A Hand Up, Not a Hand Out - Eastern Oklahoma VA Health Care System
Attention A T users. To access the menus on this page please perform the following steps. 1. Please switch auto forms mode to off. 2. Hit enter to expand a main menu option (Health, Benefits, etc). 3. To enter and activate the submenu links, hit the down arrow. You will now be able to tab or arrow up or down through the submenu options to access/activate the submenu links.

Eastern Oklahoma VA Health Care System


A Hand Up, Not a Hand Out

A volunteer helps a homeless Veteran pick out clothing.

A Stand Down volunteer (left) helps a homeless Veteran pick out clothing. Photo by Nathan Schaeffer

By Nathan Schaeffer
Tuesday, May 15, 2012

For the second consecutive year, the Jack C. Montgomery VA Medical Center (JCMVAMC) partnered with the local community to hold a Homeless Veterans Stand Down at First Baptist Church in downtown Tulsa.

Almost 40 organizations participated in the event on May 12, which served 175 homeless Veterans and connected them with VA and community resources to help them escape from homelessness.  During the afternoon, the Stand Down was also opened up to the general public and services were provided to 124 non-Veteran homeless people.

“Homelessness is often a lonely existence and this gives our Veterans hope that there are people and agencies that care for them and there are in fact resources available to help them get back on their feet,” said Melanie Goldman, the JCMVAMC Homeless and Compensated Work Therapy Program Manager.  “Stand Downs are an opportunity for VA staff to go into the community to seek Veterans out for assistance as opposed to them coming to us.”

Prior to the doors opening at 8 a.m., homeless Veterans who stood in line outside the church were greeted to the sound of roaring motorcycle engines as the Patriot Guard Riders of Oklahoma arrived to demonstrate their support for the Veterans.  The motorcycle group shook the hands of Veterans and offered them words of encouragement.

“We’ve come out to support them and show them that there’s somebody who cares,” said David Priest, an Army Veteran and Patriot Guard Rider.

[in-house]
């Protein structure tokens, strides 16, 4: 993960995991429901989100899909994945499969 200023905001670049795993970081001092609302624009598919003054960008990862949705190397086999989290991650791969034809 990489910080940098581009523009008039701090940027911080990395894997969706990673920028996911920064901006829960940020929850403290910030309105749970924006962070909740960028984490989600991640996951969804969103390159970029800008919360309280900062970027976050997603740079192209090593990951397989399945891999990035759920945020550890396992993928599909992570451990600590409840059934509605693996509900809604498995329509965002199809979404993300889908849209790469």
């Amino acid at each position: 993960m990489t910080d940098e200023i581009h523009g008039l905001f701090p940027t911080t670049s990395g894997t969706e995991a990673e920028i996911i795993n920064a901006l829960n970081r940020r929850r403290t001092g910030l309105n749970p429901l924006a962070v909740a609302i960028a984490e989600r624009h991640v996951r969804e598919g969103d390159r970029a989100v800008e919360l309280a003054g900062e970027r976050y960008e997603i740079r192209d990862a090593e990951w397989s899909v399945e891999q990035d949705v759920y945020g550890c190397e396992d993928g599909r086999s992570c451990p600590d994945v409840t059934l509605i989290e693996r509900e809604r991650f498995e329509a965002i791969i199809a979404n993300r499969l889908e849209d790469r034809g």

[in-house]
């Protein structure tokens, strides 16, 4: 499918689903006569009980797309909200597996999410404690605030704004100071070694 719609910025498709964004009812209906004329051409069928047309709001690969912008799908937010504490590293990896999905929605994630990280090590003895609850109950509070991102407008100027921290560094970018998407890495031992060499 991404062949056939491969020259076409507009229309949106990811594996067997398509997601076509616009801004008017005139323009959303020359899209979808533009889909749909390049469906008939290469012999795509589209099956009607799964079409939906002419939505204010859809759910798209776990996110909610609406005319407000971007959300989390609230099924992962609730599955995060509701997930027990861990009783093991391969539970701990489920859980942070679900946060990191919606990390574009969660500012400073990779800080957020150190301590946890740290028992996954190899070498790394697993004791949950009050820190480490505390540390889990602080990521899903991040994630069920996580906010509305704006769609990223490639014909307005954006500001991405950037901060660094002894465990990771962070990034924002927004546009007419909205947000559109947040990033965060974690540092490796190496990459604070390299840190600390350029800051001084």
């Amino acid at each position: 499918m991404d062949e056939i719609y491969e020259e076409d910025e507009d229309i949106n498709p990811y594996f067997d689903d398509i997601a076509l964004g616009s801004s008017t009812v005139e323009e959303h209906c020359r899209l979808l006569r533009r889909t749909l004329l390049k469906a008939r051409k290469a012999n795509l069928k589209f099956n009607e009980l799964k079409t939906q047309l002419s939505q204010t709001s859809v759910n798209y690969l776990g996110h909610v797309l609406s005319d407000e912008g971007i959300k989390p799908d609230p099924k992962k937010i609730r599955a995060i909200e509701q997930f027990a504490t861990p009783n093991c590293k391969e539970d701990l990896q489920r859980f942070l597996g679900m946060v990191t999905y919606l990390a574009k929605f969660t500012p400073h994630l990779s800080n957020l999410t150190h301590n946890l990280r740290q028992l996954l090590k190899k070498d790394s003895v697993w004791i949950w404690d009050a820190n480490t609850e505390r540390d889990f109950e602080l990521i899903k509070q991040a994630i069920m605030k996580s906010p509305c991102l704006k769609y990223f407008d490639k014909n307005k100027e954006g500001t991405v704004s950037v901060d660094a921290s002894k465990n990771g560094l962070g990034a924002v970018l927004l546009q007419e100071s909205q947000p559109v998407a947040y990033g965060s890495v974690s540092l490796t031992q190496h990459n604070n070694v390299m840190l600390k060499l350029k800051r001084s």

Throughout the day, Veterans who attended the Stand Down were given food, new shoes and clothing, access to a mobile laundry and shower trailer, haircuts and health screenings.  They also were given the opportunity to enroll for VA health care and learn about VA benefits and local resources.

Homeless Veterans were also given the opportunity to attend a job fair and meet with recruiters from the American Red Cross, Baker-Hughes, Borets Weatherford, Coca-Cola, Dollar Thrifty Automotive Group, Goodwill Industries, Transportation Connection and Trinity Industries.

“We want to support our troops and our Veterans and thank them for their service,” said Cheryl Kilker, a recruiter for Coca-Cola.

Kilker said Coca-Cola also wants to give Veterans jobs and has open positions in both Okmulgee and Tulsa for customer service representatives, drivers, production workers, merchandisers and warehouse workers.

Prior to attending the job fair, Veterans had the opportunity to get a shower and haircut and get new shoes and clothing.  Then they were partnered with a volunteer who served as an employment guide who helped them with their employment search.

More than 150 volunteers served the homeless during the Stand Down including Dolores Quinn, a member of the Blue Star Mothers Chapter 1 in Tulsa, who passed out bags which contained toiletries and non-perishable food.

“I love the Veterans and I love that they’re helping us, protecting us,” said Quinn, who has a daughter who served in Afghanistan and is currently serving in the Navy.  “This is my second year to do this and it’s so satisfying.  I love it.”

Blake Ellard also served as a volunteer and helped Veterans find clothing.  Last year, Ellard attended the Stand Down as a homeless Veteran and thanks to the help of the JCMVAMC Homless Program is now back on his feet.

“They’ve been really good to me, so it’s about time I step up and help other people that were in my shoes,” said Ellard, a Navy Veteran who was homeless for nearly a year and a half.  “So it’s a good opportunity for me to give back.”

Ellard said the Stand Down is critical for the homeless, especially as a resource for them to get new clothing.

“There are few places that have clothing,” he said.  “Here they’re able to get brand new shoes and jeans.  It gives you a good feeling about yourself when you walk down the street with new clothes on.”

One Veteran Ellard helped was Navy Veteran Robert Wilson who said he only had a blanket and bed roll when he sleeps outside.

“I didn’t have a sleeping bag or nothing and now I’ve got a waterproof sleeping bag and everything,” said Wilson.  “This is a blessing.  It’s wonderful.”


Get Updates

Subscribe to Receive
Email Updates